Monday was my rest day and Tuesday was my travel day - so no running.
Wednesday: 8km. Modie drove me out to the flatest area of the most mountainous towns - which meant running along this gorgeous river and mountains. Jeebs, aside from the fact that it was also along a "Service Road" (aka a road where big trucks speed through to the highway) it was a gorgeous view and the breeze (okay, wind) helped to cool down the sundrenched area. Oh yah, here's the view. Proper, right?
Friday: 6 X 800 metre repeats. Prior to this trip I emailed the Corner Brook Running Club to ask if they could recommend anywhere in the city for running repeats - a track? or a flat stretch of road? A guy named Steve wrote me back the most AMAZING instructional email ever. A long, detailed list of where to run in the city and pro/cons for each. Unfortunately there is no running track in CB - a fact highly lamented by Steve. There is a track in the college gym but it specifically states NO RUNNING. Hmm I guess the run/walker animosity has reared its ugly head out here.
Anyway, back to the repeats. They were fine. Great in fact. I chose my stretch of road and simply ran it six times. Not sure if it has to do with the fact that I wasn't circling around a track but I was able to go about 10 second fast for each repeat. I ran 4:00 repeats this week while last week I was around 4:10. Strange. I didn't feel like I was going any harder but I was certainly tired when it was all said and done.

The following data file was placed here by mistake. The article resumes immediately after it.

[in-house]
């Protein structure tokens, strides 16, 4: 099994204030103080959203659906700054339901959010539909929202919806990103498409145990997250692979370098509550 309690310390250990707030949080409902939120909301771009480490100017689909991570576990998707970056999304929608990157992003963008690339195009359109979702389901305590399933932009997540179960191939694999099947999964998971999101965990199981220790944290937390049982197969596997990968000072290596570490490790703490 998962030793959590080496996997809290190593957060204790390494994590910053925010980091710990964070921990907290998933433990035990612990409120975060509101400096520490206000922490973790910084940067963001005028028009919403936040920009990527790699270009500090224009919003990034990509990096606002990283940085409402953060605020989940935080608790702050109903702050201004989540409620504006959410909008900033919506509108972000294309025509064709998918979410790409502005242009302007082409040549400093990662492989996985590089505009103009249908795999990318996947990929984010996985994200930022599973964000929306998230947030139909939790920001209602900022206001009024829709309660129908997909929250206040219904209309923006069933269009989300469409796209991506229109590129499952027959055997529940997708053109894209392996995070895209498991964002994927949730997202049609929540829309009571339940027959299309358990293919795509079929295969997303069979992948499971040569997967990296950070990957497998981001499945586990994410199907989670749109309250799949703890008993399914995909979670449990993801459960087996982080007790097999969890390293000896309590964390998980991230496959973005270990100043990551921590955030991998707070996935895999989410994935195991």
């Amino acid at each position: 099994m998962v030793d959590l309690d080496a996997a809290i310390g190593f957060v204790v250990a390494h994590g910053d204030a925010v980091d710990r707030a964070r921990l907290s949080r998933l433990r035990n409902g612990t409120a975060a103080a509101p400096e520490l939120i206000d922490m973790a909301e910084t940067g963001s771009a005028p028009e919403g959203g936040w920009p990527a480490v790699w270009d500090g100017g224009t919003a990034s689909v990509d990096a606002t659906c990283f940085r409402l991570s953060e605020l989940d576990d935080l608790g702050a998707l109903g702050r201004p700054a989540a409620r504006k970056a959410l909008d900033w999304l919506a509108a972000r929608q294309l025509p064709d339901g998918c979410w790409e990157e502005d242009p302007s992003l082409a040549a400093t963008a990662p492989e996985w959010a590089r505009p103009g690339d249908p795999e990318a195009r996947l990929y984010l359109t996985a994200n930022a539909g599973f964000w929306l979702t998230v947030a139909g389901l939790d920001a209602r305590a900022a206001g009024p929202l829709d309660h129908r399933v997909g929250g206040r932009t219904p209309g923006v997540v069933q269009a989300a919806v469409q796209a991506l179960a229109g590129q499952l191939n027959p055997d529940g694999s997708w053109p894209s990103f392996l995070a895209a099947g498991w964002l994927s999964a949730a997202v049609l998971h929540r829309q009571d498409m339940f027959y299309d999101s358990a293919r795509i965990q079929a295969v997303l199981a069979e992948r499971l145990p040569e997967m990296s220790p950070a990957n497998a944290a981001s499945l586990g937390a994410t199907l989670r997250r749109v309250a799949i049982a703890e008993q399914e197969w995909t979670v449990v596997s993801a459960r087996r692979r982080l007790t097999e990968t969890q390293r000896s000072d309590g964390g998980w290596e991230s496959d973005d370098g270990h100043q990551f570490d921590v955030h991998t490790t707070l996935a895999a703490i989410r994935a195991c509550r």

Saturday: Planned on getting in a few km's when I got home, but flight was delayed and didn't get in until way late.
Sunday: 24km LSD. Something that I digested along the way on Saturday did not sit well. I was up most of the night with a strange stomach bug and by the morning I still felt a little queazy and alot dehydrated. Headed out on the Martin Goodman Trail - worst. decision. ever. Two words - Air Show. Ugh. Not only was the trail packed with people but it was also loud as F#*@. How's a girl supposed to listen to her audiobook in these conditions? By the end I was spent. In fact, by midway I was spent. Long, slow, deathly pace for the last 10km. Recovery was good but I was mostly in a prone position for the rest of the day.